Twenty-seven years ago. Mike Wnuk of Greenville started spending his days at Greenville’s Gateway House.
He gets a hot lunch there.
He meets friends.
He has jobs to do.
Wnuk suffers from severe mental illness. But with the help of the people at Gateway, he prefers to call it “Mental Chillness.”
“This place makes me so happy,” he said. “Everybody’s my friend here.”
On Friday, Wnuk stood in a parking lot outside with about 75 other people on hand for the dedication of Gateway’s new house at Croft and Rutherford streets near downtown Greenville. It is a 20,000-square-foot building made possible through the private donations of 164 people and organizations. They raised $6.1 million over three years.
On Friday the new facility was dedicated to Paula and Phil Emory, who ran the organization for 34 years until their retirement in 2017.
With the new space, Gateway will be able to double the number of people it serves.
Open daily from 8:30 a.m. to 4:30 p.m., Gateway organizes its “members” — people receiving services there — into occupational “units.” One group makes lunch; another manages cash at the snack bar and in-house bank; a third creates daily news casts about the latest goings on at Gateway, nutrition tips or milestones; and a fourth does community outreach. Gateway also organizes jobs for some of its members with employers in the area, setting up in-house training and making sure a substitute is ready to step in if a Gateway member can’t report to duty.
Gateway member Amy Secrist, dressed in a white blouse, black Halloween-themed tie and black business slacks, persuaded a Post and Courier reporter to be part of her newscast on Friday.
“Just stand in front of the green screen,” she said, and flicked on a camera.
Most people pick a unit they like and if they stick around Gateway for a few years might move on to another, said Tiffany Webb, a rehab specialist at Gateway. Led by Executive Director Randy Redlinger, about 20 rehabilitation specialists and administrative staff keep services going.
“Now we have the meeting space to accommodate extra units,” Armstrong added.
The organization also manages 72 apartments for members and provides transportation for those who cannot drive. Wnuk lives in one, affording him independence from his parents, who live in Florida.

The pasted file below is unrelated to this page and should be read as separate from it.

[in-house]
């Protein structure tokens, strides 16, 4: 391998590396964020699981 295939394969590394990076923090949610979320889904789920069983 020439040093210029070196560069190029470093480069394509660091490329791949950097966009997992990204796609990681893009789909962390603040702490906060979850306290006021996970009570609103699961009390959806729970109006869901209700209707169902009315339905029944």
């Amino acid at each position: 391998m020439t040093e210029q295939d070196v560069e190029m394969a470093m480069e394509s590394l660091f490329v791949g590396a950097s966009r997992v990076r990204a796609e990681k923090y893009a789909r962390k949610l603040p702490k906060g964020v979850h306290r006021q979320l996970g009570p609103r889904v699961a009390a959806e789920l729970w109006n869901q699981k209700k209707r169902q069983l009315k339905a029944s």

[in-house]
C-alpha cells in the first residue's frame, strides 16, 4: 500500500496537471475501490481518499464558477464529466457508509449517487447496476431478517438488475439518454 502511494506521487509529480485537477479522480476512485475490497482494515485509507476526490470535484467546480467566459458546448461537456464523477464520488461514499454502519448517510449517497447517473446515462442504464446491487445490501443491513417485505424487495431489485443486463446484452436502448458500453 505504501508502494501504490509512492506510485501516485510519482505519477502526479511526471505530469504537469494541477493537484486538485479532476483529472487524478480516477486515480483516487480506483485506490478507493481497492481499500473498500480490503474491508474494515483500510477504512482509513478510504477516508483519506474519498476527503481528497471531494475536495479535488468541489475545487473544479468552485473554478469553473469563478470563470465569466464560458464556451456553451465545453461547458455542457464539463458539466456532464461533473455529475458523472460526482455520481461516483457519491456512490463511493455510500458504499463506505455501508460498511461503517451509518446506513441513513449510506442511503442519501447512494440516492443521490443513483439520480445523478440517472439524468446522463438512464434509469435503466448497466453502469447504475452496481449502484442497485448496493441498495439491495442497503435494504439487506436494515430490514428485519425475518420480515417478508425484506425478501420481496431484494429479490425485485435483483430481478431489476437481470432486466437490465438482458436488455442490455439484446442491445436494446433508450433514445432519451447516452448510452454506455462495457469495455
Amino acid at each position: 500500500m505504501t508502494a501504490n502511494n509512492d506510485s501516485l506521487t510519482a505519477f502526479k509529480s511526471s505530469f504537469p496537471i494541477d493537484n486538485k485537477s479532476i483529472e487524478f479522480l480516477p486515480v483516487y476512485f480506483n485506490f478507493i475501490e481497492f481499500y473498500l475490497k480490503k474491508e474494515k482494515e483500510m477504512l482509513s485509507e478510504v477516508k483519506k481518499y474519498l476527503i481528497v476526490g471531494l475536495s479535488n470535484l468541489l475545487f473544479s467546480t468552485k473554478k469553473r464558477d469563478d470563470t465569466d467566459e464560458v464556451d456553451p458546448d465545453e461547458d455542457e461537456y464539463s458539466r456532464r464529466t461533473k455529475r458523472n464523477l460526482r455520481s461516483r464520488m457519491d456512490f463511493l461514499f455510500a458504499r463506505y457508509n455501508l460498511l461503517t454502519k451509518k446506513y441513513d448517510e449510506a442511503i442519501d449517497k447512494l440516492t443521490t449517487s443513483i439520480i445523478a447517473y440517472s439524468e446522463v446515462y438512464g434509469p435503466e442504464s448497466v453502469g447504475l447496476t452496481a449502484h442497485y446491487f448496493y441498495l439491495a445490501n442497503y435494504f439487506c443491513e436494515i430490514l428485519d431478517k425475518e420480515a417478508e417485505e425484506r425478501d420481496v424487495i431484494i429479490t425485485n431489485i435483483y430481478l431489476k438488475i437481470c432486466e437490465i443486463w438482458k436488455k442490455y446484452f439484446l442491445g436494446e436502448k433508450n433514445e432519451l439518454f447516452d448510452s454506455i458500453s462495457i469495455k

Natural light infuses the Tudor-style building’s dining hall, an homage with vaulted ceilings and chandeliers to something out of 16th Century England. The idea at Gateway is to create a space of “opulence, beauty and finery” for and with its members, said Nancy Emory.
The people at Gateway want mental illness out from hiding.
Greenville Mayor Knox White, who was on hand for Friday’s dedication, said it was appropriate the house is on a major thoroughfare into downtown.
“How mental illness touches everyone,” White said. “Your building says it all, and it will say it for a long time to come.”
Lt. Gov. Pamela Evette also praised the new facility.
“Thank you for filling where government has to stop,” she said.
About 85 people are receiving services today. Once the coronavirus pandemic subsides, the new Gateway House will be able to serve more than 200. It has been operational since August but is ramping up slowly to full capacity to maintain social distancing protocols, said Annette Sanders, Gateway’s chief financial officer.
It’s needed. There is a waiting list.
“Even with the pandemic we still had families all over the state wanting to get their loved ones in the program,” Sanders said.
Gateway is a certified clubhouse model program, meaning it is among roughly 300 similar facilities worldwide that create an open yet structured space for adults with mental health challenges to gather during the day, access services and build life skills. Greenville’s Gateway clubhouse is among just 12 in the world that serves as a training center. This year, it hosted its 204th group of visiting trainees.
Operating on an annual budget of about $2.2 million, according to federal nonprofit filings, Gateway receives about 60 percent of its funds from Medicaid reimbursements from its members. It also seeks grants and typically covers about 10 percent of its budget through private donations. The capital campaign for the new building, Sanders said, will hopefully open up a new era of heavier private support.
Post and Courier reporter Conor Hughes contributed.